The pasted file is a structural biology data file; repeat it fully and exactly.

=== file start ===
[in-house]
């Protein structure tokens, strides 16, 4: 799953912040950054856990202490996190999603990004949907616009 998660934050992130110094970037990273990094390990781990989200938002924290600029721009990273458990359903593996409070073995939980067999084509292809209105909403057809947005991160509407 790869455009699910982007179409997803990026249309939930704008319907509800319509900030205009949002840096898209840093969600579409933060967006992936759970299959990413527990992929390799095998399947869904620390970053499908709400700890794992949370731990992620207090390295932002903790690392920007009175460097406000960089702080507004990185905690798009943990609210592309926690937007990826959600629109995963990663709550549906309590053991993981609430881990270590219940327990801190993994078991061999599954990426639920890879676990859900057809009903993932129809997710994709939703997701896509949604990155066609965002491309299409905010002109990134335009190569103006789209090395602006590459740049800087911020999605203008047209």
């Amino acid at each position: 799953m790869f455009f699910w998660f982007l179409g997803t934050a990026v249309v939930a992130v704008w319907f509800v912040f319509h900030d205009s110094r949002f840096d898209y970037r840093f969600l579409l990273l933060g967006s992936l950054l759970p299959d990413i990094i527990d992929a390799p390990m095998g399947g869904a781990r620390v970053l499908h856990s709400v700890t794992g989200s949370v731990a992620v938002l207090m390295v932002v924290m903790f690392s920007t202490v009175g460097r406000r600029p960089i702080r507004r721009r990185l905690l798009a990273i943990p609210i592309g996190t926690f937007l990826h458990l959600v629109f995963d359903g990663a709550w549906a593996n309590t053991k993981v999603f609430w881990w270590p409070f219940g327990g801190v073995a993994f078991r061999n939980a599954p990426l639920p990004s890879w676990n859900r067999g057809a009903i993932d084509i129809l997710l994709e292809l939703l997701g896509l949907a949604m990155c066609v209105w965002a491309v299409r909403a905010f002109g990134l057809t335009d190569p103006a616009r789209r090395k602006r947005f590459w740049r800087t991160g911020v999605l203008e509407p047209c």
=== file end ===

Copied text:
[in-house]
């Protein structure tokens, strides 16, 4: 799953912040950054856990202490996190999603990004949907616009 998660934050992130110094970037990273990094390990781990989200938002924290600029721009990273458990359903593996409070073995939980067999084509292809209105909403057809947005991160509407 790869455009699910982007179409997803990026249309939930704008319907509800319509900030205009949002840096898209840093969600579409933060967006992936759970299959990413527990992929390799095998399947869904620390970053499908709400700890794992949370731990992620207090390295932002903790690392920007009175460097406000960089702080507004990185905690798009943990609210592309926690937007990826959600629109995963990663709550549906309590053991993981609430881990270590219940327990801190993994078991061999599954990426639920890879676990859900057809009903993932129809997710994709939703997701896509949604990155066609965002491309299409905010002109990134335009190569103006789209090395602006590459740049800087911020999605203008047209």
């Amino acid at each position: 799953m790869f455009f699910w998660f982007l179409g997803t934050a990026v249309v939930a992130v704008w319907f509800v912040f319509h900030d205009s110094r949002f840096d898209y970037r840093f969600l579409l990273l933060g967006s992936l950054l759970p299959d990413i990094i527990d992929a390799p390990m095998g399947g869904a781990r620390v970053l499908h856990s709400v700890t794992g989200s949370v731990a992620v938002l207090m390295v932002v924290m903790f690392s920007t202490v009175g460097r406000r600029p960089i702080r507004r721009r990185l905690l798009a990273i943990p609210i592309g996190t926690f937007l990826h458990l959600v629109f995963d359903g990663a709550w549906a593996n309590t053991k993981v999603f609430w881990w270590p409070f219940g327990g801190v073995a993994f078991r061999n939980a599954p990426l639920p990004s890879w676990n859900r067999g057809a009903i993932d084509i129809l997710l994709e292809l939703l997701g896509l949907a949604m990155c066609v209105w965002a491309v299409r909403a905010f002109g990134l057809t335009d190569p103006a616009r789209r090395k602006r947005f590459w740049r800087t991160g911020v999605l203008e509407p047209c």